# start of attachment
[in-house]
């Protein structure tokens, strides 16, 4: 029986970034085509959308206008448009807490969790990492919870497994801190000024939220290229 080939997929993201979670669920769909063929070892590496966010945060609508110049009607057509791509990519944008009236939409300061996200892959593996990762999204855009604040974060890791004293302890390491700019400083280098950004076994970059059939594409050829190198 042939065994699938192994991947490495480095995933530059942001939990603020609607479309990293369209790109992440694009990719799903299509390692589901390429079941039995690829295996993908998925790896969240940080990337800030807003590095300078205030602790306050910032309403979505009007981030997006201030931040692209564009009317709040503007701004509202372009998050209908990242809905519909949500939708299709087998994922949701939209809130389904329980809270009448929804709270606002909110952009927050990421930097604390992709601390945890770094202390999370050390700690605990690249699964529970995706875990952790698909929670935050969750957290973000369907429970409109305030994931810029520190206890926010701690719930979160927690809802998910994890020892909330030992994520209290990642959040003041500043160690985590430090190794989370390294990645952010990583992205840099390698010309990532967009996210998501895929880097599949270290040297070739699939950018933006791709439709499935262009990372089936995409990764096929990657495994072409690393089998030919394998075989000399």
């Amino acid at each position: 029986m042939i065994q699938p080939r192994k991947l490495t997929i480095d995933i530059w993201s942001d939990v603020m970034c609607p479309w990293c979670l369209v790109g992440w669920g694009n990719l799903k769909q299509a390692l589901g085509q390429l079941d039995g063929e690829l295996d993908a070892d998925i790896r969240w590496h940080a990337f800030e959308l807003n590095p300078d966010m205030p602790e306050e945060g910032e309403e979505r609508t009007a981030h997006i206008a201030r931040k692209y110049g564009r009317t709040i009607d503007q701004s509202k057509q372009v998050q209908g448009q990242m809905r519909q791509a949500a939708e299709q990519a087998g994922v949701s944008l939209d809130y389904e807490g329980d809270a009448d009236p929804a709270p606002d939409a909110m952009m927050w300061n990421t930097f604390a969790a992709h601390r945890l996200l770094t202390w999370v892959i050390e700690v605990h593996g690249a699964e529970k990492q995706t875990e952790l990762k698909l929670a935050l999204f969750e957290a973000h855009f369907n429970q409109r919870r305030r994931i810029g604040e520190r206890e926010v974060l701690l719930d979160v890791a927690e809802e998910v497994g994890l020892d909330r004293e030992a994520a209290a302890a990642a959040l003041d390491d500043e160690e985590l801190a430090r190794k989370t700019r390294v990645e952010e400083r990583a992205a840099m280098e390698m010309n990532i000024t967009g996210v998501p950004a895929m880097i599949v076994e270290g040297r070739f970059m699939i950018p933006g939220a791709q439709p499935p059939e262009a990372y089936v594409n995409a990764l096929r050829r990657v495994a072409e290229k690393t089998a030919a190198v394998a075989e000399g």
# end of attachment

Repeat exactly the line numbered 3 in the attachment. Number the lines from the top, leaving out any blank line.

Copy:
């Amino acid at each position: 029986m042939i065994q699938p080939r192994k991947l490495t997929i480095d995933i530059w993201s942001d939990v603020m970034c609607p479309w990293c979670l369209v790109g992440w669920g694009n990719l799903k769909q299509a390692l589901g085509q390429l079941d039995g063929e690829l295996d993908a070892d998925i790896r969240w590496h940080a990337f800030e959308l807003n590095p300078d966010m205030p602790e306050e945060g910032e309403e979505r609508t009007a981030h997006i206008a201030r931040k692209y110049g564009r009317t709040i009607d503007q701004s509202k057509q372009v998050q209908g448009q990242m809905r519909q791509a949500a939708e299709q990519a087998g994922v949701s944008l939209d809130y389904e807490g329980d809270a009448d009236p929804a709270p606002d939409a909110m952009m927050w300061n990421t930097f604390a969790a992709h601390r945890l996200l770094t202390w999370v892959i050390e700690v605990h593996g690249a699964e529970k990492q995706t875990e952790l990762k698909l929670a935050l999204f969750e957290a973000h855009f369907n429970q409109r919870r305030r994931i810029g604040e520190r206890e926010v974060l701690l719930d979160v890791a927690e809802e998910v497994g994890l020892d909330r004293e030992a994520a209290a302890a990642a959040l003041d390491d500043e160690e985590l801190a430090r190794k989370t700019r390294v990645e952010e400083r990583a992205a840099m280098e390698m010309n990532i000024t967009g996210v998501p950004a895929m880097i599949v076994e270290g040297r070739f970059m699939i950018p933006g939220a791709q439709p499935p059939e262009a990372y089936v594409n995409a990764l096929r050829r990657v495994a072409e290229k690393t089998a030919a190198v394998a075989e000399g």